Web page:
The two men struggling on the floor of the Clerks' Room differed widely in appearance: one young, of slender build, dressed in cotton and denim, with honey-coloured hair worn rather long and a pleasing delicacy of feature; the other perhaps in his sixties, tending to plumpness, wearing a pinstriped suit, with the round, pink face of a bad-tempered baby and very little hair at all. They rolled this way and that, as it seemed inextricably entwined, uttering indistinguishable cries and groans, whether of pain or pleasure I could not easily determine. A ladder was also involved in the proceedings.
I concluded after a few moments that their entanglement was neither hostile nor amorous, but of an involuntary nature on both sides, the result, very possibly, of an accidental collision between the older man and the ladder at a moment when the younger was standing, perhaps imperfectly balanced, on one of its upper rungs.
“Sir Robert — Sir Robert, are you all right?”
Selena's voice, as she ran forward to assist the older man to his feet, conveyed a tactful mixture of deference, apology and concern — it seemed likely that he was one of her clients. If so, this was not the moment to lay claim to her attention: I withdrew, thinking that a pleasant half hour or so could be spent in visiting Julia Larwood in the Revenue chambers next door.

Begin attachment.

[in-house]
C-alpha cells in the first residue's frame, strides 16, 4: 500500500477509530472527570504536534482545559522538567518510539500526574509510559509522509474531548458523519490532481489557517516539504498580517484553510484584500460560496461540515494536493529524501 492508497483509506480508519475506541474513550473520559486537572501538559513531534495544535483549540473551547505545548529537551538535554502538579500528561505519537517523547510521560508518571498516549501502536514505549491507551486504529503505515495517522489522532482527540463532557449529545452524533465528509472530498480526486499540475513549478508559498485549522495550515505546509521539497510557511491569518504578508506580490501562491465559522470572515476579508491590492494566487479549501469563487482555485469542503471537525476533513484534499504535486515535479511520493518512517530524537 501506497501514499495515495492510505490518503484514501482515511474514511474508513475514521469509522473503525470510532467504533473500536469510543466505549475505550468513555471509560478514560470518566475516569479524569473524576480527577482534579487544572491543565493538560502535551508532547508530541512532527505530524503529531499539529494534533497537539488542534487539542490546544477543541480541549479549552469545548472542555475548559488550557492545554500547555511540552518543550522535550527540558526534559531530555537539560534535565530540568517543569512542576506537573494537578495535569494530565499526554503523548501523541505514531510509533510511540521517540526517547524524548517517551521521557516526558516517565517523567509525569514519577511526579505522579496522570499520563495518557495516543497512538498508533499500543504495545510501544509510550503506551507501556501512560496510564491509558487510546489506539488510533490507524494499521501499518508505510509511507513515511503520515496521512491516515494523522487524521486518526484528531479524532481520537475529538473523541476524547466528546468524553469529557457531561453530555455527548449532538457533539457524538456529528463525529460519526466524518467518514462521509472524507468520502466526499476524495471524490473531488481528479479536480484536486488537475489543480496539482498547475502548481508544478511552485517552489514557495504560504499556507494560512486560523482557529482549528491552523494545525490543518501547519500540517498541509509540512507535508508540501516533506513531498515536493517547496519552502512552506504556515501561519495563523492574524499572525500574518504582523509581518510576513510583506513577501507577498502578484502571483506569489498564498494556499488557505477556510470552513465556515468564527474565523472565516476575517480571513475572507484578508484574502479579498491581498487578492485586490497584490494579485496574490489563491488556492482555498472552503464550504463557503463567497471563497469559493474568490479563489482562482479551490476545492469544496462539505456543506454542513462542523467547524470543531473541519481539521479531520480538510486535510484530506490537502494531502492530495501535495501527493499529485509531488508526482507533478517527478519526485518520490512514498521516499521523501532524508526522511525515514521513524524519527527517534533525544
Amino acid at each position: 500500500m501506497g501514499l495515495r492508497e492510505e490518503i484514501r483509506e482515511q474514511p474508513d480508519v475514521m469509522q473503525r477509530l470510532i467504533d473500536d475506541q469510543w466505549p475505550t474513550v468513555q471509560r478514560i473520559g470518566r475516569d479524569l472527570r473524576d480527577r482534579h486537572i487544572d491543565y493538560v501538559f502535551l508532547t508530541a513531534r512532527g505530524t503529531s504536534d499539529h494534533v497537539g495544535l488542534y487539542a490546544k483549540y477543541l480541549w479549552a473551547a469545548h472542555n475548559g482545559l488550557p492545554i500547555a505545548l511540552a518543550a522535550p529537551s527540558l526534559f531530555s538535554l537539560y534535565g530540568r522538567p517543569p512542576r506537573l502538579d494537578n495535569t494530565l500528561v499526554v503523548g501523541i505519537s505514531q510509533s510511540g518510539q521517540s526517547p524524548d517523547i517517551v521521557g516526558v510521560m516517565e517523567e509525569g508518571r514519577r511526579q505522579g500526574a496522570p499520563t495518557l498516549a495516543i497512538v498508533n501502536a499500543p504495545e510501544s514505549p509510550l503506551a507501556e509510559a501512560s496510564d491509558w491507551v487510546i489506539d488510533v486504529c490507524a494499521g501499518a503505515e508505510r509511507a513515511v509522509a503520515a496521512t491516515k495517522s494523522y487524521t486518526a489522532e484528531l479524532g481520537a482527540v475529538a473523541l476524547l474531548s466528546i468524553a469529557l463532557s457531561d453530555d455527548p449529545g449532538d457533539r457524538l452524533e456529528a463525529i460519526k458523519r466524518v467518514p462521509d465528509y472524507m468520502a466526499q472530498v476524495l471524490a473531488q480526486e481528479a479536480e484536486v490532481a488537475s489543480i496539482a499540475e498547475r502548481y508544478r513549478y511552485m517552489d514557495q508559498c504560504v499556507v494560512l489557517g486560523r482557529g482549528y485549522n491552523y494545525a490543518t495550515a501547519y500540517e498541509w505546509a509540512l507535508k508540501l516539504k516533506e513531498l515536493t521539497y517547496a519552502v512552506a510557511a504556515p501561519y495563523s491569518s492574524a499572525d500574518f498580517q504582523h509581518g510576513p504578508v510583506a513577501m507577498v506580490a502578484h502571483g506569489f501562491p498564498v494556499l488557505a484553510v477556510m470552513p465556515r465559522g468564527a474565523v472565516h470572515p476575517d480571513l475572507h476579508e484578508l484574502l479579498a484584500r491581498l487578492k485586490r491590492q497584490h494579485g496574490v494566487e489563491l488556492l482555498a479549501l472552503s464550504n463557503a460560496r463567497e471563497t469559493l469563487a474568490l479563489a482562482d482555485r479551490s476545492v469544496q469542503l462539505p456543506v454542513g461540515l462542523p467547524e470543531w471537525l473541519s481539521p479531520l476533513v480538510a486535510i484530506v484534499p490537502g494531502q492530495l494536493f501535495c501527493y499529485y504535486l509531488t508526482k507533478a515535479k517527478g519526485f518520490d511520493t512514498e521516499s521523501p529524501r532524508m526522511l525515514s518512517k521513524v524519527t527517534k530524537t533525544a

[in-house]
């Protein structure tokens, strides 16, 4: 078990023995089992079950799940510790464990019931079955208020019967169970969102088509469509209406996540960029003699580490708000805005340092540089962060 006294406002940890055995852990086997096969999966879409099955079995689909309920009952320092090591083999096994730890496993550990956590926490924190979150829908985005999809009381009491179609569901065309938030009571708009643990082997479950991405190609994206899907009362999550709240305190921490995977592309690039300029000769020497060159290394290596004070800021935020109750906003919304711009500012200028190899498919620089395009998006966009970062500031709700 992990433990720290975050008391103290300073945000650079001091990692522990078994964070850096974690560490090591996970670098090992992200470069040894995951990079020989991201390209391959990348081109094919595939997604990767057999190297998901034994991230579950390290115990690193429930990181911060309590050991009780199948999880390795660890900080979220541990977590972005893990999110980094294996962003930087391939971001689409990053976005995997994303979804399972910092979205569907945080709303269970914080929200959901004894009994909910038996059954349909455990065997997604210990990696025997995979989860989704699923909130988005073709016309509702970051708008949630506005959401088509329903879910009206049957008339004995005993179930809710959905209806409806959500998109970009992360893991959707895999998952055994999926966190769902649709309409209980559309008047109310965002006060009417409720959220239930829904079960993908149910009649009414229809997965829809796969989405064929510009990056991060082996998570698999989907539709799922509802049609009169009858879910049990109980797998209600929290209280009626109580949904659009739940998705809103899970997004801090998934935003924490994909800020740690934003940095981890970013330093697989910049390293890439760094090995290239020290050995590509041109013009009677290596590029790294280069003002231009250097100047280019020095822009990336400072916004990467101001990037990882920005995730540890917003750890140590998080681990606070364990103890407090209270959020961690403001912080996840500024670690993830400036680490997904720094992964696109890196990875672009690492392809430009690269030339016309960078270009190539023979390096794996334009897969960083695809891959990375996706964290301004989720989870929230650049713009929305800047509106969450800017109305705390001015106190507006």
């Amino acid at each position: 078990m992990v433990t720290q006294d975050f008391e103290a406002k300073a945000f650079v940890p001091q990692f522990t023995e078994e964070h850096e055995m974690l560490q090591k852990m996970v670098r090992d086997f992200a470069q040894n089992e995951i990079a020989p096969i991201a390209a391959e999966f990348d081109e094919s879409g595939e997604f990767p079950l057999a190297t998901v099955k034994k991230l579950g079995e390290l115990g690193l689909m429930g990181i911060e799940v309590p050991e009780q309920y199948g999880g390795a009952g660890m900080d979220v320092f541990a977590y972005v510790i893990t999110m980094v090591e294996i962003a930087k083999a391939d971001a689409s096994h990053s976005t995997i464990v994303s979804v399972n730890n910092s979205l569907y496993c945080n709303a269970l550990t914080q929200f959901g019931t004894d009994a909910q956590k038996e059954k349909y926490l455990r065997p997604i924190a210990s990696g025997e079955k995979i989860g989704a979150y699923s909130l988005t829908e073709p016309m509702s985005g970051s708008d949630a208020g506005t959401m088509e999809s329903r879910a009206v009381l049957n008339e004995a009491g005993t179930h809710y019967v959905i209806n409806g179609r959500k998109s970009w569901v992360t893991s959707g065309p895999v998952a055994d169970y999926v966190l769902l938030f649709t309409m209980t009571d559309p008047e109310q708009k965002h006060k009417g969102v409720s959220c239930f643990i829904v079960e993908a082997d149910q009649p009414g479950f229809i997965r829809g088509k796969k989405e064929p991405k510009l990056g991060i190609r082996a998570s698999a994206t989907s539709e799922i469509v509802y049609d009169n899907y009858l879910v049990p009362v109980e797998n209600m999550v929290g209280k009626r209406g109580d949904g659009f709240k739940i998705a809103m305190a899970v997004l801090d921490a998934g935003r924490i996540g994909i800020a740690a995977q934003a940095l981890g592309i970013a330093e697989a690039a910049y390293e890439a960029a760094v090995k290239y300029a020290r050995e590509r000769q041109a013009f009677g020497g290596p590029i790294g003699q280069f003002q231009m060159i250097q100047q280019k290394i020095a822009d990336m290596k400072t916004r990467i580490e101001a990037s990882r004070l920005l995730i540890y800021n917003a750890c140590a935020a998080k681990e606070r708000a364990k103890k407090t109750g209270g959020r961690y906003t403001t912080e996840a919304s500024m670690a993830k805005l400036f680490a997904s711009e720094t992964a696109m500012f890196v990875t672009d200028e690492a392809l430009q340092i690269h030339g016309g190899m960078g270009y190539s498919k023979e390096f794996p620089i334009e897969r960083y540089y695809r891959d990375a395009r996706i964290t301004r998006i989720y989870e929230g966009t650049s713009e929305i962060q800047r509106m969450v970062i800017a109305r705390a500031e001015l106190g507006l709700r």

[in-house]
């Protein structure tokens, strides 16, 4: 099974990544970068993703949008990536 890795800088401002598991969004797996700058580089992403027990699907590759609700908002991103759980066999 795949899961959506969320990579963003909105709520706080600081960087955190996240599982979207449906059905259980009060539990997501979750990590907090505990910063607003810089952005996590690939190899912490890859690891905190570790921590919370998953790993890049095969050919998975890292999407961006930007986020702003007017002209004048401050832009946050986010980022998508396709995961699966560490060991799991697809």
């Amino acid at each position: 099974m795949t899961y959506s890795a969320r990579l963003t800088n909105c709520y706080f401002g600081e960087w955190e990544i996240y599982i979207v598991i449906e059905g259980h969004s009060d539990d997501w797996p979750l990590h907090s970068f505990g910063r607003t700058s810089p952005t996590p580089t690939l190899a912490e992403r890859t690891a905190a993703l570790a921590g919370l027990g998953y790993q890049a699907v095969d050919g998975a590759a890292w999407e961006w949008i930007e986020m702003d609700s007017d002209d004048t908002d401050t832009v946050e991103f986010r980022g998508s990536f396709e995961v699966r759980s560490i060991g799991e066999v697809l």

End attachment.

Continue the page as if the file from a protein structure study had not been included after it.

At 63 New Square I found Julia sitting at her desk, surrounded by papers, tax encyclopedias, half-empty coffee cups, and overflowing ashtrays, more than ever resembling in appearance some particularly dishevelled heroine of Greek tragedy. I concluded that she was working on a matter of some importance.
“Yes,” said Julia, waving hospitably towards an armchair. “Yes, I am. I'm writing a letter to my aunt Regina. She is in urgent need of my advice.” She spoke a trifle defensively, no doubt aware that I would find the claim improbable.
Julia's aunt Regina, having spent several periods of her life in more distant parts of the world, had now chosen, as I recalled, to settle in Parsons Haver in West Sussex — a charming village on the banks of the Arun or the Adur, I forget which, of the kind that Londoners are usually thinking of when they dream of the pleasures of rusticity. Having at one time in the Middle Ages flourished as a seaport, it has long since been deprived by the changing coastline of any commercial importance; but its cobbled streets, its knapped flint cottages and its fine Norman church continue to attract the discerning tourist and those in quest of an idyllic retirement.
Regina Sheldon herself, whom I had once or twice had the pleasure of meeting, had also struck me as having something about her appearance which savoured of the mediaeval. As a girl, I suppose, she would rather have put one in mind of a good-looking pageboy at the court of one of the Plantagenets; now, though her figure was no longer boyish and the dark auburn of her hair must have owed less to nature than to her hairdresser, one could still imagine her as the same pageboy, grown up to be an ambassador or a rather worldly cardinal. Having married four husbands and brought up two sons, she professed to have retired from matrimony: the chief outlet for her talents and formidable energies was a small antique shop, adjoining the discreetly modernised cottage in which she lived.
There were few areas in which I could imagine her requiring the benefit of Julia's wisdom and experience.
“She has a tax problem,” said Julia. “If you'd like to read about it, while I finish writing this—”